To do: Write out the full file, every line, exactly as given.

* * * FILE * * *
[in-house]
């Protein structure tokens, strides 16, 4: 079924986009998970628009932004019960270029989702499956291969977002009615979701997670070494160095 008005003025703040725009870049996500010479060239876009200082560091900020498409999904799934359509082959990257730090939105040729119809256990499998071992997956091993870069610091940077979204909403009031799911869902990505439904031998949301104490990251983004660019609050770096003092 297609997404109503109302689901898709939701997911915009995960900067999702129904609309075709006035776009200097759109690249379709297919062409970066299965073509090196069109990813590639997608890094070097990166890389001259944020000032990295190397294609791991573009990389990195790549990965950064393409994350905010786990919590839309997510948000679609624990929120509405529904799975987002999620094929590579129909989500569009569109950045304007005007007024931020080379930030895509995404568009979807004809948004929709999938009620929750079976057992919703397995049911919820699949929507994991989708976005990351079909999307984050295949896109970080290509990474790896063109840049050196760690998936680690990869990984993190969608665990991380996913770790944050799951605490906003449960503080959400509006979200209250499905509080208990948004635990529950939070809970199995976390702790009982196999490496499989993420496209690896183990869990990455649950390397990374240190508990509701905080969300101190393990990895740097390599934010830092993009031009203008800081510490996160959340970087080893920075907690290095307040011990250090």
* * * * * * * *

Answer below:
[in-house]
């Protein structure tokens, strides 16, 4: 079924986009998970628009932004019960270029989702499956291969977002009615979701997670070494160095 008005003025703040725009870049996500010479060239876009200082560091900020498409999904799934359509082959990257730090939105040729119809256990499998071992997956091993870069610091940077979204909403009031799911869902990505439904031998949301104490990251983004660019609050770096003092 297609997404109503109302689901898709939701997911915009995960900067999702129904609309075709006035776009200097759109690249379709297919062409970066299965073509090196069109990813590639997608890094070097990166890389001259944020000032990295190397294609791991573009990389990195790549990965950064393409994350905010786990919590839309997510948000679609624990929120509405529904799975987002999620094929590579129909989500569009569109950045304007005007007024931020080379930030895509995404568009979807004809948004929709999938009620929750079976057992919703397995049911919820699949929507994991989708976005990351079909999307984050295949896109970080290509990474790896063109840049050196760690998936680690990869990984993190969608665990991380996913770790944050799951605490906003449960503080959400509006979200209250499905509080208990948004635990529950939070809970199995976390702790009982196999490496499989993420496209690896183990869990990455649950390397990374240190508990509701905080969300101190393990990895740097390599934010830092993009031009203008800081510490996160959340970087080893920075907690290095307040011990250090």